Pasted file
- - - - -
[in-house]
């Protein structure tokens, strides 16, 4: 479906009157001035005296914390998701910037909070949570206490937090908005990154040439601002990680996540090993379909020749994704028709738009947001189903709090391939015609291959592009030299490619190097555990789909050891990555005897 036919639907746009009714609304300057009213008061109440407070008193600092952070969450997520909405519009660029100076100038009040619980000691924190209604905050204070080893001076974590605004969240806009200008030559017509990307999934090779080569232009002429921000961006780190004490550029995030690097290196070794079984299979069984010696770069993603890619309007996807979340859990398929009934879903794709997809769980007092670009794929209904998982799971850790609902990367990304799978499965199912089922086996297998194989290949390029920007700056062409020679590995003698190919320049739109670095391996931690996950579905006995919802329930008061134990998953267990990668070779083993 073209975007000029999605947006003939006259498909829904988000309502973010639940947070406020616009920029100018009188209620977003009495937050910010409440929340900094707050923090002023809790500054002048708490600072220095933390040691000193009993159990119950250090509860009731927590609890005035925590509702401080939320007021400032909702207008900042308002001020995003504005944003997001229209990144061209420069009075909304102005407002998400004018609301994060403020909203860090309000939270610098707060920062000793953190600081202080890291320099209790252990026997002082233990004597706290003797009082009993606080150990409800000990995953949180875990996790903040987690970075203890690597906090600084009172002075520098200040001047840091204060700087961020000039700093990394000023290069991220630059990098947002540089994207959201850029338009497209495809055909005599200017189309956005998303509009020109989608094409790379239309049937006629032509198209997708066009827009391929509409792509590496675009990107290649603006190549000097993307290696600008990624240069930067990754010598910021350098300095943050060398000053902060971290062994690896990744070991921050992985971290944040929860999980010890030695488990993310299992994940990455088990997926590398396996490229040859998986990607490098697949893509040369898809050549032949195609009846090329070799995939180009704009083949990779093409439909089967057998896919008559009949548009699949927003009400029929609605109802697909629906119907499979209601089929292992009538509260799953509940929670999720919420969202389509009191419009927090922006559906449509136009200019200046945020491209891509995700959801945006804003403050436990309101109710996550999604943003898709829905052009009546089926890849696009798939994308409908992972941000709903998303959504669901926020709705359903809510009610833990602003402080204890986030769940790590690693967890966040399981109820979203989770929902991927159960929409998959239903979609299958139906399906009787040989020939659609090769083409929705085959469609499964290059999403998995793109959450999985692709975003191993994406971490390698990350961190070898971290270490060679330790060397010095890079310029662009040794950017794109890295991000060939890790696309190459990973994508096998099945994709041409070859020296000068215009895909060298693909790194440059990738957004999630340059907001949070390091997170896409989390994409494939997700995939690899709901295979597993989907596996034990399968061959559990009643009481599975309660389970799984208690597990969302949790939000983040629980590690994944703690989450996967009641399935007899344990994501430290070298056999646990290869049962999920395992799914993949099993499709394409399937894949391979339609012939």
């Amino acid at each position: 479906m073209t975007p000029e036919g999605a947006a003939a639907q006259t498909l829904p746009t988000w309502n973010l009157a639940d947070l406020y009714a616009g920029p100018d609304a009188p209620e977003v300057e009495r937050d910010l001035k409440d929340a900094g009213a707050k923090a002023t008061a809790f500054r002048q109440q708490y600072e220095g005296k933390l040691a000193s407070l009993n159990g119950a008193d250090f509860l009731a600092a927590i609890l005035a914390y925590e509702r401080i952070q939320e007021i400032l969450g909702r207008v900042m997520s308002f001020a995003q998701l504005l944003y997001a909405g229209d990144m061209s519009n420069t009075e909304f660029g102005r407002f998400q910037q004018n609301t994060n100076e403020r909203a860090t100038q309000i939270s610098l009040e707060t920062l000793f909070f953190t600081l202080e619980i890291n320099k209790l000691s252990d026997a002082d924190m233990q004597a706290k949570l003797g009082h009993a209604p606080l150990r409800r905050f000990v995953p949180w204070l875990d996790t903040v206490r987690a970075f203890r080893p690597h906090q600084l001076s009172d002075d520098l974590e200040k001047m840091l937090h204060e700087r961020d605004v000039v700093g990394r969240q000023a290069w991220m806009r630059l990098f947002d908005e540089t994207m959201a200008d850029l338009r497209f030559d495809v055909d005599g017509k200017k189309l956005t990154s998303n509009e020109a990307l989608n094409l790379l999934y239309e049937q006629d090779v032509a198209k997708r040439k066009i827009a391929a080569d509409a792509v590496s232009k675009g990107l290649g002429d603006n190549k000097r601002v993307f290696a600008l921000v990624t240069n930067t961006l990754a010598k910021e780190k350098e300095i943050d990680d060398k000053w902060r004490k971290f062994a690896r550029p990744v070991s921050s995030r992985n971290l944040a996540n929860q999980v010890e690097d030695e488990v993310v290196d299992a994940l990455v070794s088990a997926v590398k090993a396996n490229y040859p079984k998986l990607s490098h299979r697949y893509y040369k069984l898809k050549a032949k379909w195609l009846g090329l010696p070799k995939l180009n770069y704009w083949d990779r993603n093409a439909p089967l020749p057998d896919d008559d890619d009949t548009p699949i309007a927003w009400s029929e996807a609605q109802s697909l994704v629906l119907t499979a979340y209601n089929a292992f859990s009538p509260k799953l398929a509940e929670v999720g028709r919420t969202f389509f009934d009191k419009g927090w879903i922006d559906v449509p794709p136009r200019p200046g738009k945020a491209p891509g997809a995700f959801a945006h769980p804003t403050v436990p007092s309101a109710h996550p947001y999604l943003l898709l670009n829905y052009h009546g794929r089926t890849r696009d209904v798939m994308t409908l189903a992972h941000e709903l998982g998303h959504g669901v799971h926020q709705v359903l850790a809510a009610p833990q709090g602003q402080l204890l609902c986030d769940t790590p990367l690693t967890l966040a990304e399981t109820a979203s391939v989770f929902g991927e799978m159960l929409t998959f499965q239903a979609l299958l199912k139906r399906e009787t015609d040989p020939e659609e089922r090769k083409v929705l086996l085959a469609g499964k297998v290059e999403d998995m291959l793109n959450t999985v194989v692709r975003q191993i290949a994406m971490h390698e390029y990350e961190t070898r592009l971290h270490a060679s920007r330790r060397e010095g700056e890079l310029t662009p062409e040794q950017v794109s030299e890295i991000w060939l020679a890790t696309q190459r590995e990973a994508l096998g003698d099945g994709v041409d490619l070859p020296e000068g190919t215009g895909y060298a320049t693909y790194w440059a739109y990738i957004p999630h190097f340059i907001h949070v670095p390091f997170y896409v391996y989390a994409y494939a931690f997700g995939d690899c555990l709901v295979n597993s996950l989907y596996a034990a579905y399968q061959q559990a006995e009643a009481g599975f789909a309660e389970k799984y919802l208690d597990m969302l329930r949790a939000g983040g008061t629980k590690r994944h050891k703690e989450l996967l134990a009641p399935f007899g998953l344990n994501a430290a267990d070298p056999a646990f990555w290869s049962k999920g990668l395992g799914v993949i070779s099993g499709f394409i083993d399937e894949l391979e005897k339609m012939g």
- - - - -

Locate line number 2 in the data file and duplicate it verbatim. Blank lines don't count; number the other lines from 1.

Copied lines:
């Protein structure tokens, strides 16, 4: 479906009157001035005296914390998701910037909070949570206490937090908005990154040439601002990680996540090993379909020749994704028709738009947001189903709090391939015609291959592009030299490619190097555990789909050891990555005897 036919639907746009009714609304300057009213008061109440407070008193600092952070969450997520909405519009660029100076100038009040619980000691924190209604905050204070080893001076974590605004969240806009200008030559017509990307999934090779080569232009002429921000961006780190004490550029995030690097290196070794079984299979069984010696770069993603890619309007996807979340859990398929009934879903794709997809769980007092670009794929209904998982799971850790609902990367990304799978499965199912089922086996297998194989290949390029920007700056062409020679590995003698190919320049739109670095391996931690996950579905006995919802329930008061134990998953267990990668070779083993 073209975007000029999605947006003939006259498909829904988000309502973010639940947070406020616009920029100018009188209620977003009495937050910010409440929340900094707050923090002023809790500054002048708490600072220095933390040691000193009993159990119950250090509860009731927590609890005035925590509702401080939320007021400032909702207008900042308002001020995003504005944003997001229209990144061209420069009075909304102005407002998400004018609301994060403020909203860090309000939270610098707060920062000793953190600081202080890291320099209790252990026997002082233990004597706290003797009082009993606080150990409800000990995953949180875990996790903040987690970075203890690597906090600084009172002075520098200040001047840091204060700087961020000039700093990394000023290069991220630059990098947002540089994207959201850029338009497209495809055909005599200017189309956005998303509009020109989608094409790379239309049937006629032509198209997708066009827009391929509409792509590496675009990107290649603006190549000097993307290696600008990624240069930067990754010598910021350098300095943050060398000053902060971290062994690896990744070991921050992985971290944040929860999980010890030695488990993310299992994940990455088990997926590398396996490229040859998986990607490098697949893509040369898809050549032949195609009846090329070799995939180009704009083949990779093409439909089967057998896919008559009949548009699949927003009400029929609605109802697909629906119907499979209601089929292992009538509260799953509940929670999720919420969202389509009191419009927090922006559906449509136009200019200046945020491209891509995700959801945006804003403050436990309101109710996550999604943003898709829905052009009546089926890849696009798939994308409908992972941000709903998303959504669901926020709705359903809510009610833990602003402080204890986030769940790590690693967890966040399981109820979203989770929902991927159960929409998959239903979609299958139906399906009787040989020939659609090769083409929705085959469609499964290059999403998995793109959450999985692709975003191993994406971490390698990350961190070898971290270490060679330790060397010095890079310029662009040794950017794109890295991000060939890790696309190459990973994508096998099945994709041409070859020296000068215009895909060298693909790194440059990738957004999630340059907001949070390091997170896409989390994409494939997700995939690899709901295979597993989907596996034990399968061959559990009643009481599975309660389970799984208690597990969302949790939000983040629980590690994944703690989450996967009641399935007899344990994501430290070298056999646990290869049962999920395992799914993949099993499709394409399937894949391979339609012939």